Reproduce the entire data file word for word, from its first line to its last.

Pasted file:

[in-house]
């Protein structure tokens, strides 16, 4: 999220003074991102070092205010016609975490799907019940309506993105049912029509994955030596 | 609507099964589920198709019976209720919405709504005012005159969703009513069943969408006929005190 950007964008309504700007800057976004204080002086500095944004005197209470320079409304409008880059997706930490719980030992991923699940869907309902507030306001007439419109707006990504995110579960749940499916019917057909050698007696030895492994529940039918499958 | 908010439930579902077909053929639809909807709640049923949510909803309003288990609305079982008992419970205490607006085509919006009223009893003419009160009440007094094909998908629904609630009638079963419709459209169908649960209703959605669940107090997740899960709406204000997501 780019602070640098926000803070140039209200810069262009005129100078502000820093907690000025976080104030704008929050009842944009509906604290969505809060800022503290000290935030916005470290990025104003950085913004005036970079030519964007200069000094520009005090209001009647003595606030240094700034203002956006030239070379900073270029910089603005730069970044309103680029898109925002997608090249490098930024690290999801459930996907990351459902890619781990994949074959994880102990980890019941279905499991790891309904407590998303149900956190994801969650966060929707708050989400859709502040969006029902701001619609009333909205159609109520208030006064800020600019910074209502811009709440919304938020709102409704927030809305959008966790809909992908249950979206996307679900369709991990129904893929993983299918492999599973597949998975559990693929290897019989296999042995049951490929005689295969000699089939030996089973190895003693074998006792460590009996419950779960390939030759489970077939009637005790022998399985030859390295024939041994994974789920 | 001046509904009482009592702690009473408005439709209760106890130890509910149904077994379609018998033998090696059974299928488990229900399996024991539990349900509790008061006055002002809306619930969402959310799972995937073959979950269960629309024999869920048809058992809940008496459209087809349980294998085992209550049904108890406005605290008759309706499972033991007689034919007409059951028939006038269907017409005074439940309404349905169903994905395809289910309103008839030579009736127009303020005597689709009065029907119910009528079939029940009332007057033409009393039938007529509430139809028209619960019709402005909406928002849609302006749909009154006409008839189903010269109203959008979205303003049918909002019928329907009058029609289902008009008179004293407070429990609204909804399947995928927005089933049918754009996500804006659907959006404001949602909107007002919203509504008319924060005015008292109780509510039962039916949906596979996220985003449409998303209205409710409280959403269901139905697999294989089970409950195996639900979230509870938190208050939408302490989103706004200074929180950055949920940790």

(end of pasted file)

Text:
[in-house]
């Protein structure tokens, strides 16, 4: 999220003074991102070092205010016609975490799907019940309506993105049912029509994955030596 | 609507099964589920198709019976209720919405709504005012005159969703009513069943969408006929005190 950007964008309504700007800057976004204080002086500095944004005197209470320079409304409008880059997706930490719980030992991923699940869907309902507030306001007439419109707006990504995110579960749940499916019917057909050698007696030895492994529940039918499958 | 908010439930579902077909053929639809909807709640049923949510909803309003288990609305079982008992419970205490607006085509919006009223009893003419009160009440007094094909998908629904609630009638079963419709459209169908649960209703959605669940107090997740899960709406204000997501 780019602070640098926000803070140039209200810069262009005129100078502000820093907690000025976080104030704008929050009842944009509906604290969505809060800022503290000290935030916005470290990025104003950085913004005036970079030519964007200069000094520009005090209001009647003595606030240094700034203002956006030239070379900073270029910089603005730069970044309103680029898109925002997608090249490098930024690290999801459930996907990351459902890619781990994949074959994880102990980890019941279905499991790891309904407590998303149900956190994801969650966060929707708050989400859709502040969006029902701001619609009333909205159609109520208030006064800020600019910074209502811009709440919304938020709102409704927030809305959008966790809909992908249950979206996307679900369709991990129904893929993983299918492999599973597949998975559990693929290897019989296999042995049951490929005689295969000699089939030996089973190895003693074998006792460590009996419950779960390939030759489970077939009637005790022998399985030859390295024939041994994974789920 | 001046509904009482009592702690009473408005439709209760106890130890509910149904077994379609018998033998090696059974299928488990229900399996024991539990349900509790008061006055002002809306619930969402959310799972995937073959979950269960629309024999869920048809058992809940008496459209087809349980294998085992209550049904108890406005605290008759309706499972033991007689034919007409059951028939006038269907017409005074439940309404349905169903994905395809289910309103008839030579009736127009303020005597689709009065029907119910009528079939029940009332007057033409009393039938007529509430139809028209619960019709402005909406928002849609302006749909009154006409008839189903010269109203959008979205303003049918909002019928329907009058029609289902008009008179004293407070429990609204909804399947995928927005089933049918754009996500804006659907959006404001949602909107007002919203509504008319924060005015008292109780509510039962039916949906596979996220985003449409998303209205409710409280959403269901139905697999294989089970409950195996639900979230509870938190208050939408302490989103706004200074929180950055949920940790």